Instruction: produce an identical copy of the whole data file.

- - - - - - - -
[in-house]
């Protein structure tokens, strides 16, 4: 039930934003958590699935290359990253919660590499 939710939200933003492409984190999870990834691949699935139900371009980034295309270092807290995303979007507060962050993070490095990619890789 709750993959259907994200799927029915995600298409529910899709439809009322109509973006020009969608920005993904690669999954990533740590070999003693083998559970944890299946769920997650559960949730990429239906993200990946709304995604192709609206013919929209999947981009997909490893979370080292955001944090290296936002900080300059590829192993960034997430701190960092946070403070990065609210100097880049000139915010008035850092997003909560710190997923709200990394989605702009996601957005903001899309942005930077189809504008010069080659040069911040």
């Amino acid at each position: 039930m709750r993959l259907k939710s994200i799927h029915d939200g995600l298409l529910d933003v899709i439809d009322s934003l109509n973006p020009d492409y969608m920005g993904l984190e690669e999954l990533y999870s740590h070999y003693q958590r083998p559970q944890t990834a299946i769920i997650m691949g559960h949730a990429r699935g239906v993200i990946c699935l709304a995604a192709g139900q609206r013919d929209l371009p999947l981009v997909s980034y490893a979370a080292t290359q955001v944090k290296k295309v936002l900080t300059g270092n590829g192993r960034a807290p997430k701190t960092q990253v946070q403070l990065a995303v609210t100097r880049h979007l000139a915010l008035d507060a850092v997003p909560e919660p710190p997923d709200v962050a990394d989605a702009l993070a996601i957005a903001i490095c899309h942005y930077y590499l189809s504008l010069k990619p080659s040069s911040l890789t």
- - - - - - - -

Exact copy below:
[in-house]
């Protein structure tokens, strides 16, 4: 039930934003958590699935290359990253919660590499 939710939200933003492409984190999870990834691949699935139900371009980034295309270092807290995303979007507060962050993070490095990619890789 709750993959259907994200799927029915995600298409529910899709439809009322109509973006020009969608920005993904690669999954990533740590070999003693083998559970944890299946769920997650559960949730990429239906993200990946709304995604192709609206013919929209999947981009997909490893979370080292955001944090290296936002900080300059590829192993960034997430701190960092946070403070990065609210100097880049000139915010008035850092997003909560710190997923709200990394989605702009996601957005903001899309942005930077189809504008010069080659040069911040």
């Amino acid at each position: 039930m709750r993959l259907k939710s994200i799927h029915d939200g995600l298409l529910d933003v899709i439809d009322s934003l109509n973006p020009d492409y969608m920005g993904l984190e690669e999954l990533y999870s740590h070999y003693q958590r083998p559970q944890t990834a299946i769920i997650m691949g559960h949730a990429r699935g239906v993200i990946c699935l709304a995604a192709g139900q609206r013919d929209l371009p999947l981009v997909s980034y490893a979370a080292t290359q955001v944090k290296k295309v936002l900080t300059g270092n590829g192993r960034a807290p997430k701190t960092q990253v946070q403070l990065a995303v609210t100097r880049h979007l000139a915010l008035d507060a850092v997003p909560e919660p710190p997923d709200v962050a990394d989605a702009l993070a996601i957005a903001i490095c899309h942005y930077y590499l189809s504008l010069k990619p080659s040069s911040l890789t």